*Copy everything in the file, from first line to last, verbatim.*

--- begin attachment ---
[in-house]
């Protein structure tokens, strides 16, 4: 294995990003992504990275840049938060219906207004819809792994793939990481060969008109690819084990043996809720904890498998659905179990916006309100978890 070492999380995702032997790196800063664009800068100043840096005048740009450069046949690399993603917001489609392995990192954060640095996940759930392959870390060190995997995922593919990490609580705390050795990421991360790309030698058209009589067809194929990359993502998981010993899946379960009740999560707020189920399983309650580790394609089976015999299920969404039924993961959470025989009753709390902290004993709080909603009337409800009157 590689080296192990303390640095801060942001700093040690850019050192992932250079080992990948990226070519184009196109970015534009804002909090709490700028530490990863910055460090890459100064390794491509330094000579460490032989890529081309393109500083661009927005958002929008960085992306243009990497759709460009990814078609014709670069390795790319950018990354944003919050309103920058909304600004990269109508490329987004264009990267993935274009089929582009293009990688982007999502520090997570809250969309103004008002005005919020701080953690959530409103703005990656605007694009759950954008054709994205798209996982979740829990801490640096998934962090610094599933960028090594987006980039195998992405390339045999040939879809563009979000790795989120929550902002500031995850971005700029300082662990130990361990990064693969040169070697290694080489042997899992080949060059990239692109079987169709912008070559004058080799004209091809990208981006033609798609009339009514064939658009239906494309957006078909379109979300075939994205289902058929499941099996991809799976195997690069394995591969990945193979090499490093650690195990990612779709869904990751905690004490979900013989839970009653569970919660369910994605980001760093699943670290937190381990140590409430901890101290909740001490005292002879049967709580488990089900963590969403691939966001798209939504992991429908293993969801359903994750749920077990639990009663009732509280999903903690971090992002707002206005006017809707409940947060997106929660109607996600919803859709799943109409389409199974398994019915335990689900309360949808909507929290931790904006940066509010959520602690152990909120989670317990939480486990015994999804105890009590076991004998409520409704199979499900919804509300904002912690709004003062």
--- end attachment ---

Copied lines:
[in-house]
């Protein structure tokens, strides 16, 4: 294995990003992504990275840049938060219906207004819809792994793939990481060969008109690819084990043996809720904890498998659905179990916006309100978890 070492999380995702032997790196800063664009800068100043840096005048740009450069046949690399993603917001489609392995990192954060640095996940759930392959870390060190995997995922593919990490609580705390050795990421991360790309030698058209009589067809194929990359993502998981010993899946379960009740999560707020189920399983309650580790394609089976015999299920969404039924993961959470025989009753709390902290004993709080909603009337409800009157 590689080296192990303390640095801060942001700093040690850019050192992932250079080992990948990226070519184009196109970015534009804002909090709490700028530490990863910055460090890459100064390794491509330094000579460490032989890529081309393109500083661009927005958002929008960085992306243009990497759709460009990814078609014709670069390795790319950018990354944003919050309103920058909304600004990269109508490329987004264009990267993935274009089929582009293009990688982007999502520090997570809250969309103004008002005005919020701080953690959530409103703005990656605007694009759950954008054709994205798209996982979740829990801490640096998934962090610094599933960028090594987006980039195998992405390339045999040939879809563009979000790795989120929550902002500031995850971005700029300082662990130990361990990064693969040169070697290694080489042997899992080949060059990239692109079987169709912008070559004058080799004209091809990208981006033609798609009339009514064939658009239906494309957006078909379109979300075939994205289902058929499941099996991809799976195997690069394995591969990945193979090499490093650690195990990612779709869904990751905690004490979900013989839970009653569970919660369910994605980001760093699943670290937190381990140590409430901890101290909740001490005292002879049967709580488990089900963590969403691939966001798209939504992991429908293993969801359903994750749920077990639990009663009732509280999903903690971090992002707002206005006017809707409940947060997106929660109607996600919803859709799943109409389409199974398994019915335990689900309360949808909507929290931790904006940066509010959520602690152990909120989670317990939480486990015994999804105890009590076991004998409520409704199979499900919804509300904002912690709004003062």